To build climate change resilience, the Mekong states need to increase their capacity to do integrated planning. Studies from Thailand and Vietnam show that local governments can support peoples’ climate adaptations through building farmers’ technical capacity, subsidizing credit, and linking products with market demand. However, in the Mekong, solutions to climate issues are often less a matter of technical capacity and more an issue of governance choices and political will.
The problem-solving power of an environmental security framework threads together human and ecological issues to showcase the importance of coordinated action across multiple sectors. Environmental security focuses on managing ecosystem, political, economic, and social risks that can undermine state stability in the face of change. This may better capture the attention of regional governments intent on maintaining power. Other planning frameworks such as Integrated River Basin Management do not consider politics. Environmental security also situates the shifts that are occurring in the Mekong’s natural and human resources within the shared economic growth and development goals of the transboundary neighbors. But environmental security is not a panacea and remains untested in the Mekong. And governance barriers in the region continue to act as strong constraints on transboundary cooperation.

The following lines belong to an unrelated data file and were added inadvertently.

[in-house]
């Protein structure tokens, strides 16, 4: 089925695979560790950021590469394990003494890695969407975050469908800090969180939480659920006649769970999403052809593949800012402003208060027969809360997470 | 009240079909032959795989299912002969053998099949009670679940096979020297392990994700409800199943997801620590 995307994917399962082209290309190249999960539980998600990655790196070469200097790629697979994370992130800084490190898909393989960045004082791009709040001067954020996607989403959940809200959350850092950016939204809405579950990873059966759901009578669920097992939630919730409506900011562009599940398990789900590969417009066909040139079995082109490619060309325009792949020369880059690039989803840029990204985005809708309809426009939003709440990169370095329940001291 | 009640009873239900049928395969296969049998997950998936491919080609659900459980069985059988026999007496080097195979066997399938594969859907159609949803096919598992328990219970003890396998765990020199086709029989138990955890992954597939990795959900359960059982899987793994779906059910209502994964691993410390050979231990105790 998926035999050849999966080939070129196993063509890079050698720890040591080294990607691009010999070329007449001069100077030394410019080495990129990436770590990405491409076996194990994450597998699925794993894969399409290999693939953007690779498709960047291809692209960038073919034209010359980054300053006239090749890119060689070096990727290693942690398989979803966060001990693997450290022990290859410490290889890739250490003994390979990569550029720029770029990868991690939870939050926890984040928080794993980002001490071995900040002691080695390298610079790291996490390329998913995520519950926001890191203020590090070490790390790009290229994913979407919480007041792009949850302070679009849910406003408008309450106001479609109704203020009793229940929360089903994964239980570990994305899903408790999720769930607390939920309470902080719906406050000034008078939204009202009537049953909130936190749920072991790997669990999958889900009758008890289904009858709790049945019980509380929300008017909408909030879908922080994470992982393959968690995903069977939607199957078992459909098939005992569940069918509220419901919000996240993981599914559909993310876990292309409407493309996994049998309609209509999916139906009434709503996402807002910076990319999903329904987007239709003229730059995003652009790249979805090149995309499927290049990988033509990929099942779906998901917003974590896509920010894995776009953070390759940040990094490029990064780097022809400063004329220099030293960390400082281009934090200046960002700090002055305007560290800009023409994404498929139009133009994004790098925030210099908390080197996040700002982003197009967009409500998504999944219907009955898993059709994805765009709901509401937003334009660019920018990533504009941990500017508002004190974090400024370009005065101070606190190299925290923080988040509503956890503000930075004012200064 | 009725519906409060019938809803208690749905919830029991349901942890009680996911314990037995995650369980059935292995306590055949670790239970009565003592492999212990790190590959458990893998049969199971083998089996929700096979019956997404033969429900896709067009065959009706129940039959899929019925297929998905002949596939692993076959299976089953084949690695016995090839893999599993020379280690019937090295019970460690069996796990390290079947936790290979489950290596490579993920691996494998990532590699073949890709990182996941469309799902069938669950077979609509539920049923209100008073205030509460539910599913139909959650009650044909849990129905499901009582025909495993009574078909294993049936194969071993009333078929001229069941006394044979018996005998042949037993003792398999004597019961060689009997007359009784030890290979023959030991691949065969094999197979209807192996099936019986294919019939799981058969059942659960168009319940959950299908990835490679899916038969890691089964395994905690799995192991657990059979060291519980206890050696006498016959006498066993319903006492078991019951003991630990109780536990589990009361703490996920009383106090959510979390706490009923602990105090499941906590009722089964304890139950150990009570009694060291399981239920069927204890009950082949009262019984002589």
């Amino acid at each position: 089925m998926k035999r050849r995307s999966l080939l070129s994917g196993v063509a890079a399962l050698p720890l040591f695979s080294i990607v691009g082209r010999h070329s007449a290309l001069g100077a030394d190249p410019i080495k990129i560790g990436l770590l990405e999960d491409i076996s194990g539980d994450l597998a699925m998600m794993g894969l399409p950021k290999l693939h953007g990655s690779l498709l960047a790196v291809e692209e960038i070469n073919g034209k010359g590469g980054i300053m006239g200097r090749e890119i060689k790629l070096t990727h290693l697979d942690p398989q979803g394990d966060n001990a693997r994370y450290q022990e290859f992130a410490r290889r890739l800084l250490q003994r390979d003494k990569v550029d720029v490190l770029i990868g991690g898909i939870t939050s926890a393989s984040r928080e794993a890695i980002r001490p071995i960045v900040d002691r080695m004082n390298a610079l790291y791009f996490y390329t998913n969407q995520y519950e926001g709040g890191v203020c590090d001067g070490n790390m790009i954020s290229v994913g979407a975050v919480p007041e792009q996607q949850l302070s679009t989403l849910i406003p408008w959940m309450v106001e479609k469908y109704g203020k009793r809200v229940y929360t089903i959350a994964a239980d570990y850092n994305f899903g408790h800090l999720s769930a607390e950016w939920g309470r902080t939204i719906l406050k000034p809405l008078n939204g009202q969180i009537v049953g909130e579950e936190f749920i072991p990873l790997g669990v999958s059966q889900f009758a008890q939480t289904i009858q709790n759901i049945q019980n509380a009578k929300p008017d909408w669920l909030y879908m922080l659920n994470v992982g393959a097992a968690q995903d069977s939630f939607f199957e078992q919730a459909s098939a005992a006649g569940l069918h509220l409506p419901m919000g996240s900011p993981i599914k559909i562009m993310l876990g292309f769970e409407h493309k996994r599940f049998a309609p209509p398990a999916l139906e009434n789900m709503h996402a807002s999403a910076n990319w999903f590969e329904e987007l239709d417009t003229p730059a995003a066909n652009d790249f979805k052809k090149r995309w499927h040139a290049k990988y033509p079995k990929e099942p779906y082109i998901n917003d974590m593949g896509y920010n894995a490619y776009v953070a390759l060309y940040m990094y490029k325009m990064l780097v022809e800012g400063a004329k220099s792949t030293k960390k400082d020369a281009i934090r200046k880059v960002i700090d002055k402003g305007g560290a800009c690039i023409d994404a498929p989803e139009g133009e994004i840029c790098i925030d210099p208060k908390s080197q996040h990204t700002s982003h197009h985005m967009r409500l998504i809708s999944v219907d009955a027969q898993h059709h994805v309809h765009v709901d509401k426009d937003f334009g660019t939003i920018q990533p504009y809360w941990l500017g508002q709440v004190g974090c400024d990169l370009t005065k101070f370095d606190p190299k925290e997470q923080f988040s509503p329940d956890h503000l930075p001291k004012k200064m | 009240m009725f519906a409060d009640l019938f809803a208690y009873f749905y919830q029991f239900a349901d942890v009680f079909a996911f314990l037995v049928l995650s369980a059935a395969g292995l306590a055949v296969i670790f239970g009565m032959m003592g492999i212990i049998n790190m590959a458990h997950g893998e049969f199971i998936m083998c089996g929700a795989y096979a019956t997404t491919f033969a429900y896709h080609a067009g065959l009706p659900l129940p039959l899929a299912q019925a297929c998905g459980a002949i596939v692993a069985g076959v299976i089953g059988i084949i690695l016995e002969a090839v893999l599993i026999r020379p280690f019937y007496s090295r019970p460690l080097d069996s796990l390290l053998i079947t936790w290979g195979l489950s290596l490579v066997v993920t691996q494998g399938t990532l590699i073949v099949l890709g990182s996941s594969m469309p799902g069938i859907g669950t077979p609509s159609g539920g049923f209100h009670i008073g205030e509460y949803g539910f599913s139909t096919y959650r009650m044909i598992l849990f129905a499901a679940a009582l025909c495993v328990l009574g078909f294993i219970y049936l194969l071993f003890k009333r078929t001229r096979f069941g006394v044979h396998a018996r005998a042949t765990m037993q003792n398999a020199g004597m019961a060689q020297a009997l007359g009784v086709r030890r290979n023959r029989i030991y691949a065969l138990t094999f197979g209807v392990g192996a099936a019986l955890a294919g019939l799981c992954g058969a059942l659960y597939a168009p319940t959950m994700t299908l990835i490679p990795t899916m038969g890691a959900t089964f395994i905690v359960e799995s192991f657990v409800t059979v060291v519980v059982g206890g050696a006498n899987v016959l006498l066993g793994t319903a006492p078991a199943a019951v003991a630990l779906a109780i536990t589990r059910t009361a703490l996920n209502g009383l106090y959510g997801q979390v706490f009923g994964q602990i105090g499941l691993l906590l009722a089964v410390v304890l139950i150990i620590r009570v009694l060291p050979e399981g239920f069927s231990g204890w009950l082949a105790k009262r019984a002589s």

Grumbine, R.E. (2014). Assessing environmental security in China. Frontiers in Ecology and the Environment, 12, 403-411.
Kondolf, G.M., Rubin, Z.K., and Minear, J.T. (2014). Dams on the Mekong: Cumulative sediment starvation. Water Resources Research, 506), 5158-5169.
Middleton, C., and Dore, J. (2015). Transboundary water and electricity governance in mainland Southeast Asia. International Journal of Water Governance, 3, 93-120.
Thu, S. (2016). Mekong basin stirs up region: Thai water diversion project could have mega risks. Mekongeye. Retrieved from http://www.mekongeye.com/2016/07/08/mekong-basin-stirs-up-region-thai-water-diversion-project-could-have-mega-risks/
Tilt, B., and Gerkey, D. (2016). Dams and population displacement on China’s Upper Mekong River: Implications for social capital and social-ecological resilience. Global Environmental Change, 36, 153-162.
Ward, J., and Smajgl, A. (eds.) (2013). The Water-Food-Energy Nexus in the Mekong Region: Assessing Development Strategies Considering Cross-Sectoral and Transboundary Impacts. New York, Heidelberg, Dordrecht, and London: Springer.
Zomer, R.J., Trabucco, A., Wang, M. C., and Xu, J.C. (2016). Projected climate change impact on hydrology, bioclimatic conditions, and terrestriale in the Asian Highlands. ICRAF Working Paper 222, World Agroforestry Centre East and Central Asia, Kunming, China. doi:10.5716/WP16006.PDF